Monday, May 18, 2009
We strongly believe in training dogs to race and be part of a team, and this means they must learn to work with other dogs. Every time we bring a puppy or young dog out, we'll bring at least one veteran out as well, sometimes two, depending on what we are doing. The veterans show the puppies the way. We feel this is very important. We also seldom run team lineups, but we will run two on two so we can work on our passing. We just don't have enough people to run two full team lineups and still pay attention to the little things like boxturns and striding.
Every week, we make out a schedule before practice. We try to schedule each dog to get out two times. We'll try to work on something different each time. In general, we'll put the geezers with the littlest babies, since they are still fast enough to work with the babies. The geezers are also very tolerant in case a puppy decides to try to play with them. The dogs that are learning their box turns and learning to do full runs will work with our main racing dogs. Fortunately, these young dogs are all really fast, so it brings a little spark to them as well. It's sometimes interesting to see one of our A team veterans go out there and run with a puppy that they've grown up with, and one day the puppy just smokes them and they say "Oh Crap!". They really start to kick it in then! By working multiple dogs at a time, our practices move very fast.
It's really fun to have a mix of young and old dogs. At times we do wish we had more veterans. Occasionally we have to focus on some of our fastest dogs, we might notice their boxturn is a little sloppy or their striding is off. Having vigilant teammates really helps. We always have a couple people assigned to watching the dogs, counting their strides, watching their foot placement on the box, people running stopwatches, people videotaping, etc, so hopefully we can stay on top of it when a dog starts doing something that is out of character. It really does take a village to train a puppy. We feel very lucky to have such dedicated teammates.
Sure, that sounds impossible, but Rocket Relay broke into the 15s in 2001 and Instant Replay broke into the 16s in 1995. So roughly every seven years someone breaks into a new realm that we probably all thought was impossible. So why should the 13s be any different?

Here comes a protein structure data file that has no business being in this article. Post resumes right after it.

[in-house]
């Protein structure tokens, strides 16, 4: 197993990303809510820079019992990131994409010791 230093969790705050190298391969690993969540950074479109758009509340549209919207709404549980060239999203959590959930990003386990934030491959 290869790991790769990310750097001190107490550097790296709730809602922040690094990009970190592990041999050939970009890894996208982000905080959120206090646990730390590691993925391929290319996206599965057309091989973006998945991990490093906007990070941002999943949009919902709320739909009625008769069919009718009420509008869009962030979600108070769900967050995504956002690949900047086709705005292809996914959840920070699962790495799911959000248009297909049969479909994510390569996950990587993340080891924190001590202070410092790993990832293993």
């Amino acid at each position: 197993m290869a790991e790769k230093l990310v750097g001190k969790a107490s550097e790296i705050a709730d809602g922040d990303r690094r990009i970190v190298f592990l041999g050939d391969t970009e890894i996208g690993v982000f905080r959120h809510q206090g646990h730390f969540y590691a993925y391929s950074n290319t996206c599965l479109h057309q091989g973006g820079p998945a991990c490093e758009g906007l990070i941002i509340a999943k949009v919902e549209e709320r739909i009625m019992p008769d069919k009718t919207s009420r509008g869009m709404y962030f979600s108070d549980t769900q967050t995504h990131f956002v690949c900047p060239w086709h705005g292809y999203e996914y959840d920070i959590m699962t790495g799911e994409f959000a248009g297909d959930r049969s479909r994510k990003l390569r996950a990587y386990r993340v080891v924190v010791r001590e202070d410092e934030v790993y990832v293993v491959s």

There may be a limit to the individual dog's speeds. To run a 13.99, the four dogs would have to average slightly less that 3.50. Jack Jack holds the current world record at 3.62, but not all of the fastest dogs run singles. I've heard that Touch-N-Go's start dog, Chef, ran a 3.61. Personally, I have seen several dogs run a high 3.5. I've even heard a report of a dog that ran a 3.53 in practice. Is it possible then for a dog to run a 3.49? I believe the answer is Absolutely. So in theory, a 13.99 is possible if you can get four of them together on the same team.
There are other factors that led to Touch-N-Go's Milestone. Looking back at the Flyball records, and I wish I had all the lineups, take a look at the breed makeup. Early on, Flyball records were being set by Goldens and Labs. Then the Border Collie came along and dominated the sport. Then Height Dogs were introduced, which lowered the height for the Border Collies. You've had some Malinois and Whippets mixed in. The improvements in dogs obviously was a huge factor. Now look at Touch-N-Go's lineup. Chef, Warrant, Urgent and Raptor are all Border Staffies. The Border Staffie has changed the game. When the first 15 was run, I doubt anyone thought that the first 14 second run would not include a single Border Collie. What's next? Border-Whippets? Border-Coyotes? Who knows, but there is no reason to believe that there will never be another pure bred or hybrid that can de-throne the Border Staffie.
Then we must look at the advances in training. It's amazing to watch Touch-N-Go run, but what is really amazing is that they have so many dogs of that caliber. They utilize six dogs on their A team. Their mainstay, Reflex, wasn't even in the lineup during the record run, and I've seen her run 3.71 about a hundred times. Because of the consistent training for all the dogs, they are able to interchange these dogs. They look the same, they are the same size and build, they run the same, they have similar box turns, they drive like hell and they are tough as nails. Whoever is running good that day will get to run. It's very impressive to see teams like Instant Replay and Spring Loaded who live spread out across the country. Sometimes they don't even practice together. They bring a variety of dogs, Whippets, Mals, Border Staffies, Border Collies, each with different box turns. Somehow they are able to come together at a tournament and run amazing times. Obviously though, they are at a disadvantage. I suspect we'll see more top teams breeding a hybrid litter of dogs, keeping all the dogs, raising them as a team, training them as a team and running them together as a team.